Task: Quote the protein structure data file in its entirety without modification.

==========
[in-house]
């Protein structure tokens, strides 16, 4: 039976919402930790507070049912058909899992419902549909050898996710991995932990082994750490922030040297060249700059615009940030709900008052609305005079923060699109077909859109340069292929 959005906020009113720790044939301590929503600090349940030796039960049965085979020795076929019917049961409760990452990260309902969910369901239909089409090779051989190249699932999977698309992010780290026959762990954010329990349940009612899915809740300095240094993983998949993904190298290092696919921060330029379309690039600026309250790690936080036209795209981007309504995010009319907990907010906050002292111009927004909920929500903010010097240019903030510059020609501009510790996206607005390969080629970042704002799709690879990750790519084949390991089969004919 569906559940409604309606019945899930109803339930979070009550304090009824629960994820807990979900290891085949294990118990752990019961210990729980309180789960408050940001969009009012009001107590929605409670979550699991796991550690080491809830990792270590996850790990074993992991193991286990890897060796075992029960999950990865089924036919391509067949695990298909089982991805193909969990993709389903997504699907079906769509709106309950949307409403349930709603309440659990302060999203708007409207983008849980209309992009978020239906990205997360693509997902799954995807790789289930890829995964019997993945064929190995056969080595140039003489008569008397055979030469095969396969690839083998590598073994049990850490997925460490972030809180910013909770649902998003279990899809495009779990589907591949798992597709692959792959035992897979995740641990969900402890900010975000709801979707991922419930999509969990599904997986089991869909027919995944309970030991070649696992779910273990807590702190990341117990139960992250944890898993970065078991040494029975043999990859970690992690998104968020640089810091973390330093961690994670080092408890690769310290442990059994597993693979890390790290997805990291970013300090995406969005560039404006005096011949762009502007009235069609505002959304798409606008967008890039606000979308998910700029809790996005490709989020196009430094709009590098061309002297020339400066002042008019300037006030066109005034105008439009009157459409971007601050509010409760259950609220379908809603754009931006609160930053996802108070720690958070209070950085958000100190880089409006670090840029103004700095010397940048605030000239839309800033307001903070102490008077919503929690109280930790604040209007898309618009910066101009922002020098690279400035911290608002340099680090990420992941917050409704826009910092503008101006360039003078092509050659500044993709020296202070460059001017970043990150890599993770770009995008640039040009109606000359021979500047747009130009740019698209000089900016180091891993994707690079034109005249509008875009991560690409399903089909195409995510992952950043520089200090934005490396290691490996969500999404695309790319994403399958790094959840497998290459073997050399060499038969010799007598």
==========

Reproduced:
[in-house]
């Protein structure tokens, strides 16, 4: 039976919402930790507070049912058909899992419902549909050898996710991995932990082994750490922030040297060249700059615009940030709900008052609305005079923060699109077909859109340069292929 959005906020009113720790044939301590929503600090349940030796039960049965085979020795076929019917049961409760990452990260309902969910369901239909089409090779051989190249699932999977698309992010780290026959762990954010329990349940009612899915809740300095240094993983998949993904190298290092696919921060330029379309690039600026309250790690936080036209795209981007309504995010009319907990907010906050002292111009927004909920929500903010010097240019903030510059020609501009510790996206607005390969080629970042704002799709690879990750790519084949390991089969004919 569906559940409604309606019945899930109803339930979070009550304090009824629960994820807990979900290891085949294990118990752990019961210990729980309180789960408050940001969009009012009001107590929605409670979550699991796991550690080491809830990792270590996850790990074993992991193991286990890897060796075992029960999950990865089924036919391509067949695990298909089982991805193909969990993709389903997504699907079906769509709106309950949307409403349930709603309440659990302060999203708007409207983008849980209309992009978020239906990205997360693509997902799954995807790789289930890829995964019997993945064929190995056969080595140039003489008569008397055979030469095969396969690839083998590598073994049990850490997925460490972030809180910013909770649902998003279990899809495009779990589907591949798992597709692959792959035992897979995740641990969900402890900010975000709801979707991922419930999509969990599904997986089991869909027919995944309970030991070649696992779910273990807590702190990341117990139960992250944890898993970065078991040494029975043999990859970690992690998104968020640089810091973390330093961690994670080092408890690769310290442990059994597993693979890390790290997805990291970013300090995406969005560039404006005096011949762009502007009235069609505002959304798409606008967008890039606000979308998910700029809790996005490709989020196009430094709009590098061309002297020339400066002042008019300037006030066109005034105008439009009157459409971007601050509010409760259950609220379908809603754009931006609160930053996802108070720690958070209070950085958000100190880089409006670090840029103004700095010397940048605030000239839309800033307001903070102490008077919503929690109280930790604040209007898309618009910066101009922002020098690279400035911290608002340099680090990420992941917050409704826009910092503008101006360039003078092509050659500044993709020296202070460059001017970043990150890599993770770009995008640039040009109606000359021979500047747009130009740019698209000089900016180091891993994707690079034109005249509008875009991560690409399903089909195409995510992952950043520089200090934005490396290691490996969500999404695309790319994403399958790094959840497998290459073997050399060499038969010799007598």